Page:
Our Mission: To preserve and protect the animals, plants, and natural communities
in Indian River County through advocacy, education, and public awareness.
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Coming together to turn negatives into positives - Can we do it here in Indian River County, for the good of Indian River Lagoon?

The President's Hoot by
Richard H. Baker, Ph.D.
January 2013


Photo: Bob Montanaro

What a wonderful positive headline in the PJ the other day: SUP-erman Paddleboarder Justin Riney, an outdoorsman, ready for the year on his board promoting the protection of local waters.  Why doesn’t he run for the county or city governments where we need Superfolks to save our lagoon for the fishermen, tourists, businessmen and the economy of our area?

Have you visited lately the spoil islands that were built in the 50s and 60s when the Inter Coastal Waterway was dredged? They are wonderful places to explore, picnic, or camp for free in our Lagoon.  However, there is no regulation, which might make some folks happy, but unfortunately, they are becoming our county’s second dumps with cans, bottles, paper, and human waste.  Those who leave the evidence of their visit, either to picnic, stay over night and/or to eliminate their human waste, are doing a great disservice to our Lagoon.  What do we do with folks who do not clean up after themselves and pack the trash out?  Solutions? We could supply trashcans and port-o-potties or require a permit or require portable camp toilets to stop there.  This in addition: old septic systems along the shores are degrading the Lagoon and need to be replaced.  A goal should be to make the Lagoon swimmable again. Individual citizen initiative and action could go a long way to make this happen.

We learned that the EPA and our FL Department of Environmental Protection will be requiring our local government to clean up our impaired three Vero Beach canals, St. Sebastian River North and South Prongs, the 54-Canal and of course our Indian River Lagoon, which receives freshwater input from these sources.  This will be very expensive and so it is wise – and much cheaper -- to stop all future pollution entering our tributaries and our Lagoon.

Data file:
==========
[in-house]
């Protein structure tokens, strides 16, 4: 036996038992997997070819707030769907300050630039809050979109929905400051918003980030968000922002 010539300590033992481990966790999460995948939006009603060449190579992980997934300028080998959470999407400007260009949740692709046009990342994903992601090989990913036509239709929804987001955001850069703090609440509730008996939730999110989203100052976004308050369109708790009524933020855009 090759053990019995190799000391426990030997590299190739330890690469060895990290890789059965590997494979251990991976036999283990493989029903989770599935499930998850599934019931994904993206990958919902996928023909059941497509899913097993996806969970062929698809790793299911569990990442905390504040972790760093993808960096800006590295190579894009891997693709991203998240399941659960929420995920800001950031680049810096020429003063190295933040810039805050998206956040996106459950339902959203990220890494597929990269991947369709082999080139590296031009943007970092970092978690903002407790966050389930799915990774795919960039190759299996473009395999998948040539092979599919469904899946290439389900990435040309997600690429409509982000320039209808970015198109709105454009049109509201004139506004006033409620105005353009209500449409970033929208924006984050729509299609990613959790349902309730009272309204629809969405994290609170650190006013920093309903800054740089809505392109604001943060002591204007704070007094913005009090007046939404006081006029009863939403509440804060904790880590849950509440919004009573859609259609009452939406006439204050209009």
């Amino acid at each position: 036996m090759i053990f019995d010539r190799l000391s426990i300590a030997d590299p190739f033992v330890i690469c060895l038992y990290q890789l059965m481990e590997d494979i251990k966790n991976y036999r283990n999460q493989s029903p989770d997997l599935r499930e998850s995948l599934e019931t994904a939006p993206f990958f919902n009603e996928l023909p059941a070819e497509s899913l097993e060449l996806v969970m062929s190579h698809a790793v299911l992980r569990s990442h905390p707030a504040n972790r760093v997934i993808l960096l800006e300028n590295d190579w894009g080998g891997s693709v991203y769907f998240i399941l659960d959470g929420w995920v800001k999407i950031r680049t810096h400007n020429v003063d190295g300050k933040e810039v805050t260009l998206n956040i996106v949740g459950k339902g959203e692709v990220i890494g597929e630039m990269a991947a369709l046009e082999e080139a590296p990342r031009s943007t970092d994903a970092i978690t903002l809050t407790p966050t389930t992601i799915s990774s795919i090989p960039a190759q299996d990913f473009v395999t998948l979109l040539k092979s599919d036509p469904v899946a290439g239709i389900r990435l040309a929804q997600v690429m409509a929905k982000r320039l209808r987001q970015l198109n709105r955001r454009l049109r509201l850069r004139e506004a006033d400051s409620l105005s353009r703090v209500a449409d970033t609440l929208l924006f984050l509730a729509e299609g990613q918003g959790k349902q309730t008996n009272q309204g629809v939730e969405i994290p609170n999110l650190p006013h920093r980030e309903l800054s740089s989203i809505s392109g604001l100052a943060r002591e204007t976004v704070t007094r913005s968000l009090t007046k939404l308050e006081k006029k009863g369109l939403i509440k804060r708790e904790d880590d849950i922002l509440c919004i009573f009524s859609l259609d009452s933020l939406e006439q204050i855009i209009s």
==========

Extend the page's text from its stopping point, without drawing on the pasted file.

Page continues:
How do we do that? What are the major pollutants currently? Personal and agricultural use and disposal of chemicals such as fertilizers, old paint, insecticides, pharmaceuticals, herbicides, cleaning fluids; human and animal waste; and trash.  How do they impact the Lagoon? During a two-year period there has been an estimated 43% loss in area covered by seagrass, which is equivalent to approximately 53 square miles.  Our fishermen are going to the south county or St. Lucie County to catch fish.  Yet, our local governments have not supported strong fertilizer ordinances, and voted down a regional seven-county effort to adapt and mitigate global warming here in our region and put us on a sustainable footing. It is essential to clean up these waters entering the Lagoon.

The County Commission, as a cost-cutting measure, got rid of nearly all citizens advisory committees, (except for a few like agriculture) generally filled with local experts.  At a time when our Lagoon is dying, our County Commission must take an immediate leadership role by reinstating a committee similar to the Marine Advisory Committee, which was eliminated, to advise them with solutions to save our fishing and tourist industries and business community. Commissioners Solari and Zorc are showing some interest and must be encouraged to lead the way.  Our Lagoon contributes $3.7 billion to the coastal economy annually.  Seagrass productivity contributes between $10-20,000 per acre per year in economic benefits.  Based on seagrass losses over the last two years our economic loss is now over $340 million annually.

The County Commission rejected participating in a plan on how to cope with Global Warming, a plan to protect our infrastructure (roads, hospitals, schools) for the next fifty years that the staffs of seven counties are putting together (hence the Seven50 plan). This plan must be explored as to its possibilities; we encourage continued discussions within the community to make it more likely we will ensure economic prosperity and the best possible quality of life for Indian River County.  As Jonathan Gorham so apply stated in the PJ, “Don’t dismiss solutions like Seven50 initiative out of hand.” We have over 15 federal, state, and local agencies looking after the Lagoon, and yet it is dying.  Some problems we can solve as individuals, but some problems require us working together.

So let’s get together and solve these problems so we can restore paradise here in IRC.  Write to Commissioners Zorc and Solari and tell them that you want to encourage them and offer your help!

Photo: Richard Baker
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